DigiTimes' Aaron Lee and Steve Shen report that according to unnamed industry insider sources, lithium-polymer battery capacity for the high-end version of Apple's new iPad (which DigiTimes says is due to be unveiled in January - a widely disputed prediction) will be increased to 14,000 mAh compared with the 6,500 mAh charge capacity of the current iPad 2. If this rumor is true, it will represent a revolutionary advance in tablet computer battery life, perhaps more than 24 hours uptime on a single charge.

However, official comment from Apple's battery suppliers Simplo Technology and Dynapack was not forthcoming.

Lee and Shen say Apple is fixing to unveil two versions of its next-generation tablet, targeting the high-end and midrange segments of the market, according to their sources said.

Apple to Launch Three-Tier iPad Model Lineup with iPad 3?

DigiTimes' Yenting Chen, Ingrid Lee, and Jessie Shen's report that Apple is planning to unveil its next-generation iPad, which will come in two versions, at the iWorld trade show on January 26, 2012, is being hotly disputed on the tech Web and contradicts a report by DigiTimes colleagues Ninelu Tu and Joseph Tsai who project that the iPad 3 will arrive in March, consistent with broad commentariat consensus.

Chen, Lee, and Shen's report cites sources in Apple's supply chain partner firms predicting that the iPad 2 will be carried-over to compete directly with Amazon's kindle Fire in the entry-level market segment, while two new iPad 3 models will focus on the midrange and high-end segments respectively.

They also say a rumored 7.85" iPad will be a no-show, with all models continuing to feature 9.7" screens but with QXGA resolution (1536 x 2048 pixels) and dual-LED light bars to strengthen panel brightness, based on insider reports.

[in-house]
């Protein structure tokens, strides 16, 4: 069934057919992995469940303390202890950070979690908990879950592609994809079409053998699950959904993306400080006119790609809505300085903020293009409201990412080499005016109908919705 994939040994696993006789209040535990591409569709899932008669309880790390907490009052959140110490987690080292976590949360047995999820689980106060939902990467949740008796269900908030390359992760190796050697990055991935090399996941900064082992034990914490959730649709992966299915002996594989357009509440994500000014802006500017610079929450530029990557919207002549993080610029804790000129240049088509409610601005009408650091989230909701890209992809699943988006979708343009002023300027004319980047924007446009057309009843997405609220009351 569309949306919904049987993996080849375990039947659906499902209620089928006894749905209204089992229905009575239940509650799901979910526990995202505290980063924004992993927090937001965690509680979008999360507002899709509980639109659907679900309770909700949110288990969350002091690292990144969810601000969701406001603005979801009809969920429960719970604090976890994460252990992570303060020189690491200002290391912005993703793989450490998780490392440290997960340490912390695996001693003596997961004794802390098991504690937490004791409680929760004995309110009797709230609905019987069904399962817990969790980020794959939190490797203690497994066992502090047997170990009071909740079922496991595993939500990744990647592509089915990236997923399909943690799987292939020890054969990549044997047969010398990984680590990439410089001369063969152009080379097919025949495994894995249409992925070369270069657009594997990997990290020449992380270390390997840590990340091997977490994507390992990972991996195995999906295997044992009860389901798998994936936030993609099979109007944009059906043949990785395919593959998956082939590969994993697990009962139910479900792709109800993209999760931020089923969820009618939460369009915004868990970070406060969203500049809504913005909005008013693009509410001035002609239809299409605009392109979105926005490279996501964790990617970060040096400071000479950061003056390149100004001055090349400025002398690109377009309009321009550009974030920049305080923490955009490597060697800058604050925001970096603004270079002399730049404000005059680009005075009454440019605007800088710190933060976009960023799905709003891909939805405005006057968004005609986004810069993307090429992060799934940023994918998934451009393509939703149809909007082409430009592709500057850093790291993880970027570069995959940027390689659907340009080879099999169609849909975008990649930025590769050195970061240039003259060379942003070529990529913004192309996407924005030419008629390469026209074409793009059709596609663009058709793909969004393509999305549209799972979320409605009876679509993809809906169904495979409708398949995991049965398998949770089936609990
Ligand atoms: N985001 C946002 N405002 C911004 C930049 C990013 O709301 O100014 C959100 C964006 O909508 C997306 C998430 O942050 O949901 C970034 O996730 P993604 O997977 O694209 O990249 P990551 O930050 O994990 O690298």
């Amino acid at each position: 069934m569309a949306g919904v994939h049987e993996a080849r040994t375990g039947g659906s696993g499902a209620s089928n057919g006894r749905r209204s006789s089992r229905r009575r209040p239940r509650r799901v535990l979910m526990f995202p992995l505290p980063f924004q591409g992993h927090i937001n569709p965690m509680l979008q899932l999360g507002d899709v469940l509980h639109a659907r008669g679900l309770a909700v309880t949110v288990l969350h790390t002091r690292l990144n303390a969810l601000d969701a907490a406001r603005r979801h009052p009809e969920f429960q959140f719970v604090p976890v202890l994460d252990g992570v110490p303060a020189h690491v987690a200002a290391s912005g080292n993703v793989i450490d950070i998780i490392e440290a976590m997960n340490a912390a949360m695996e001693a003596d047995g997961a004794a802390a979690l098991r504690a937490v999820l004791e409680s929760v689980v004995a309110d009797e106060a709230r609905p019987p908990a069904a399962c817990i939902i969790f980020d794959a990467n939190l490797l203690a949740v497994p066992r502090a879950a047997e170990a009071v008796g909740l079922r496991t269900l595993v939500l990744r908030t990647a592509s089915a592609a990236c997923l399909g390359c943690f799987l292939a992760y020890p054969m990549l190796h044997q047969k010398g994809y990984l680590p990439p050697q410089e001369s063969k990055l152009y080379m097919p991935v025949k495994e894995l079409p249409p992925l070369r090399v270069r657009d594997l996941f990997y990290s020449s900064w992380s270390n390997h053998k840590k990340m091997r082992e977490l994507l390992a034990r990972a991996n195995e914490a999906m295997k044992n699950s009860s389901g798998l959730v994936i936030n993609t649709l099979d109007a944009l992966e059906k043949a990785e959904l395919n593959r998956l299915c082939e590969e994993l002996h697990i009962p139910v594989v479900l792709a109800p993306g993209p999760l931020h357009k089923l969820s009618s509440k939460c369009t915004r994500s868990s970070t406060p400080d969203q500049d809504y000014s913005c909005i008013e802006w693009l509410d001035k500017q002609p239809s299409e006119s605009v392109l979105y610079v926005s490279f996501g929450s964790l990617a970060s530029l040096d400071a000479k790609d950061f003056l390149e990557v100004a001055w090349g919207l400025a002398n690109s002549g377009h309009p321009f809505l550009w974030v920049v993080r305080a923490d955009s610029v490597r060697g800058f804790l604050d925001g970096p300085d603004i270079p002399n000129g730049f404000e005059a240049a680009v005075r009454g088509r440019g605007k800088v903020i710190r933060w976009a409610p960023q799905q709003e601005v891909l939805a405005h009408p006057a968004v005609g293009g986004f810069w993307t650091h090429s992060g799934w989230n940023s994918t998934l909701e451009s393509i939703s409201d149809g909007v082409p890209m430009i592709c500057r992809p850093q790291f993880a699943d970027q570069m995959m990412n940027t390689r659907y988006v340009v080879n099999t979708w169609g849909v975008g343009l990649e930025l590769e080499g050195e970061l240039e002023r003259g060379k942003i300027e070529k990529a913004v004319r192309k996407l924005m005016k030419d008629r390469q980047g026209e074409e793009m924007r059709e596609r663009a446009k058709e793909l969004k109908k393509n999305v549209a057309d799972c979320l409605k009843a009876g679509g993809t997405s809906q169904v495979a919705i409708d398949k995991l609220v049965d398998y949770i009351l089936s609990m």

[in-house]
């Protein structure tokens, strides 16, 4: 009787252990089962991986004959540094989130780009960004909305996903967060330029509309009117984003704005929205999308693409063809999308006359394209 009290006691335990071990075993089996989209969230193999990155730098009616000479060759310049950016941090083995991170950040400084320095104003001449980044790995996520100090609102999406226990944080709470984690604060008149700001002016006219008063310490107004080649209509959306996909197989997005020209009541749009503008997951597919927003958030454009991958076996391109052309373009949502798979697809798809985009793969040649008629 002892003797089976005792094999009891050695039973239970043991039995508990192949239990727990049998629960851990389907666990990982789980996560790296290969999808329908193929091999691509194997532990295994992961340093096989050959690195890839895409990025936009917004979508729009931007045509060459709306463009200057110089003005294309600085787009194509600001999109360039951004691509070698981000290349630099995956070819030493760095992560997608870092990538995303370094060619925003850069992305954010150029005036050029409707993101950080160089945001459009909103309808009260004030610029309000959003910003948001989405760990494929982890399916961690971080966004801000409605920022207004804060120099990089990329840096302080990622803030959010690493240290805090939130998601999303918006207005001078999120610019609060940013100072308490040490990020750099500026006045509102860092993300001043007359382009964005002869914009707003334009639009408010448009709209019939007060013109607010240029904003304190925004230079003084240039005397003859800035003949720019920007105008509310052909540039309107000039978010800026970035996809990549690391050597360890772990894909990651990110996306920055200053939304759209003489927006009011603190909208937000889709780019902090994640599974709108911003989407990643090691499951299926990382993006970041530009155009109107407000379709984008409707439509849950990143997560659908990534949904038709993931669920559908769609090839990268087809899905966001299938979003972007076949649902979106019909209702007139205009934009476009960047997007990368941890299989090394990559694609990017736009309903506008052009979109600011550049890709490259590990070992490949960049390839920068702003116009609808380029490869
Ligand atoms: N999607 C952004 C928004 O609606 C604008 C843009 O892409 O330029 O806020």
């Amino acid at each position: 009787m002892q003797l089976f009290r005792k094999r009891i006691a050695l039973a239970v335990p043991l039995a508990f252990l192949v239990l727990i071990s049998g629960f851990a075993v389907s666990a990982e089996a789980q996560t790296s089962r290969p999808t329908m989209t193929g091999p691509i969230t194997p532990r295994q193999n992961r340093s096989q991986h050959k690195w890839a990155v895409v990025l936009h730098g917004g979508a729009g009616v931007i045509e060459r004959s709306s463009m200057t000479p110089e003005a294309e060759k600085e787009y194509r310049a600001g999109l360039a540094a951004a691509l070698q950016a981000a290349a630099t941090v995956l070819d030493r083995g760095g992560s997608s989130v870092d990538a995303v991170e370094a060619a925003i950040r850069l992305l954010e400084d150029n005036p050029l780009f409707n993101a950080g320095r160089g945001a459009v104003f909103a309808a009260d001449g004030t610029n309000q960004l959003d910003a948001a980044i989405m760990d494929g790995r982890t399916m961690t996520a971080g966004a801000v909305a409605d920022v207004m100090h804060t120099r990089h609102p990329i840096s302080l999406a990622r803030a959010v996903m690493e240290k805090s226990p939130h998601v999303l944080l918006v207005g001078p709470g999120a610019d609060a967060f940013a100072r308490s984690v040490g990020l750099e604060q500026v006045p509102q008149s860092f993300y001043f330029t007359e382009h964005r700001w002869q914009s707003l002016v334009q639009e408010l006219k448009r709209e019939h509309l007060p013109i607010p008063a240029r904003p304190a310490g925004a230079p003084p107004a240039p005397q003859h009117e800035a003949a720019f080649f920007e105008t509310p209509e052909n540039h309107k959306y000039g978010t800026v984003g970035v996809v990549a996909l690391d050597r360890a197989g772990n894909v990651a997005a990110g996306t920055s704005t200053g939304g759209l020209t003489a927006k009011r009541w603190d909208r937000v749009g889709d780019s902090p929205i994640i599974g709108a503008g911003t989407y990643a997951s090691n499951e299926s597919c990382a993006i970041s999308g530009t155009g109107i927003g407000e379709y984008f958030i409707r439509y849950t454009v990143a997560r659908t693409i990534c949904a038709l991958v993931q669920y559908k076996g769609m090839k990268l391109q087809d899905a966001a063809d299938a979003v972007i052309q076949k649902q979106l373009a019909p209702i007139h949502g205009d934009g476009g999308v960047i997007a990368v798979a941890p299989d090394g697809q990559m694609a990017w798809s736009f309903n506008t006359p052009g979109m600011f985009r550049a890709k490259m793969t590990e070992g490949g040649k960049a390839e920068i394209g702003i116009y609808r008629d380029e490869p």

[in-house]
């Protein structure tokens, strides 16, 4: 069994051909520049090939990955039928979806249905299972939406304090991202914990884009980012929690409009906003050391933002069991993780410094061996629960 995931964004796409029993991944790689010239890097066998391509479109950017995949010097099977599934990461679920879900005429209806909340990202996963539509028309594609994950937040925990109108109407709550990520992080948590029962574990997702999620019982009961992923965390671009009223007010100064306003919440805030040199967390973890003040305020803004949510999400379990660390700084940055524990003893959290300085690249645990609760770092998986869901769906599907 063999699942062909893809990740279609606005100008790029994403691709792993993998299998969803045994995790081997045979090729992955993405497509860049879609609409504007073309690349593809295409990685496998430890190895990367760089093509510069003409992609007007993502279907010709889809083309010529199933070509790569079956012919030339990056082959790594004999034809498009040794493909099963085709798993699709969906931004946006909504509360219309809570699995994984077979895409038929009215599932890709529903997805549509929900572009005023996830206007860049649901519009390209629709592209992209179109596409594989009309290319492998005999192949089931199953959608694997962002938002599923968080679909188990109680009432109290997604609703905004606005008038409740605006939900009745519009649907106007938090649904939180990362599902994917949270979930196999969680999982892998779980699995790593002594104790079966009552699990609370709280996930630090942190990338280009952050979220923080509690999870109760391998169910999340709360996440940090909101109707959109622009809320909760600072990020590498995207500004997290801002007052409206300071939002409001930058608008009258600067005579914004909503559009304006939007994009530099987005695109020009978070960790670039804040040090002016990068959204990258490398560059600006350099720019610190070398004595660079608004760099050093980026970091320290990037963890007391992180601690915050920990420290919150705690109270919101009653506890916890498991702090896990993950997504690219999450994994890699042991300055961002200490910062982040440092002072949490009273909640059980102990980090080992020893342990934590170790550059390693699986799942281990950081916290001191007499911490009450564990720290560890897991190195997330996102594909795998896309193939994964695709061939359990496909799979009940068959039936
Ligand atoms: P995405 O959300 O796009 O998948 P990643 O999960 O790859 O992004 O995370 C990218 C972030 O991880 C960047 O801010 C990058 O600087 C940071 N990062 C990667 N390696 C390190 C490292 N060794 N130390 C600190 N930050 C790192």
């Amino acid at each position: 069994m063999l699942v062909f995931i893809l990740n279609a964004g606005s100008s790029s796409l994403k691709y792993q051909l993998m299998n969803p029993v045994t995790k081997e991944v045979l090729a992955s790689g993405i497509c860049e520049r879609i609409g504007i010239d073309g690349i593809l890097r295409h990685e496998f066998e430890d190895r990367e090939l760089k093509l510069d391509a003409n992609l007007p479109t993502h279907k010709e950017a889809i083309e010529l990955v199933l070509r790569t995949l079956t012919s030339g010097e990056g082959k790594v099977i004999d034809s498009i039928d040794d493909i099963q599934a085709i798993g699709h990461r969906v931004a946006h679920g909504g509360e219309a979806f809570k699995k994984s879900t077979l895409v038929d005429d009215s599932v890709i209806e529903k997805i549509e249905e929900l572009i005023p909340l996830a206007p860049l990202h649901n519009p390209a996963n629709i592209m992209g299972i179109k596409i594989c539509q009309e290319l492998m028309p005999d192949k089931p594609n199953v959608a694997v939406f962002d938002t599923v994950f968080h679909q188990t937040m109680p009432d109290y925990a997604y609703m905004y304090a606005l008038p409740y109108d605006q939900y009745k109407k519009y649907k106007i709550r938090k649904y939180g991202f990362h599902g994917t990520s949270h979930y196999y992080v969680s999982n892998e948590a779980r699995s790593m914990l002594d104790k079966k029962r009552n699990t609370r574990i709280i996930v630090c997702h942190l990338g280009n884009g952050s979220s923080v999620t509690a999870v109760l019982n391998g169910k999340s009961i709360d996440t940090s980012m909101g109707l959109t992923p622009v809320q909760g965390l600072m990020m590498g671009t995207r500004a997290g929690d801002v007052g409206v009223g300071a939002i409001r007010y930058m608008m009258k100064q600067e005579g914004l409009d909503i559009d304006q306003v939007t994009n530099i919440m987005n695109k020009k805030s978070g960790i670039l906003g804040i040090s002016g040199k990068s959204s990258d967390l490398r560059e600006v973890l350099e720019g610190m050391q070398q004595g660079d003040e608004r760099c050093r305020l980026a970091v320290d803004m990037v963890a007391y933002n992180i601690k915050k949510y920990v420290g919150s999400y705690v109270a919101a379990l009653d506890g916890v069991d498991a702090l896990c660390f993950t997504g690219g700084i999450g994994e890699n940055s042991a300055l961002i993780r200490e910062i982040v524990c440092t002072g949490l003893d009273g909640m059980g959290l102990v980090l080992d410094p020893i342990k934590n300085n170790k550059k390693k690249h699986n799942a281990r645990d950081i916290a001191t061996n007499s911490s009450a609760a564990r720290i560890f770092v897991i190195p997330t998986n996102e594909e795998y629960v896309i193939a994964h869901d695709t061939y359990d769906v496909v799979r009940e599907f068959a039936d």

Panels are to be sourced mainly with Sharp, but with Samsung Electronics and LG Display supplying some screens. Additionally, the report says the iPad 3 will be powered by quad-core A6 processors from Samsung instead of the dual-core A5 CPU in the iPad 2.

Other iPad 3 enhancements are to be 5 MP and 8 MP cameras, and batteries with capacities as high as 14,000 mAh the reporters note.

$299 iPad Coming to Counter Kindle's Fire?

DigiTimes Research's James Wang says that while market watchers have mostly projected that Apple would follow its traditional pricing strategy for its next-generation tablet device, meaning it would start from $499, with the present iPad 2 carried over and its price lowered to $399. However, Wang thinks that if Apple releases two versions of the new iPad, as DigiTimes forecasts, the pricing strategy may change.

Wang reports that sources from Apple's supply chain are claiming that there will be two versions of the new iPad, one targeting the high-end segment and the other the midrange, and says DigiTimes Research believes the two new iPad models will both be equipped quad-core A6 processors but that the high-end model will be equipped with a higher resolution (i.e., Retina) display (2048 x 1536) while the mid-tier model will feature the same 1024 x 768 panel resolution as the iPad 2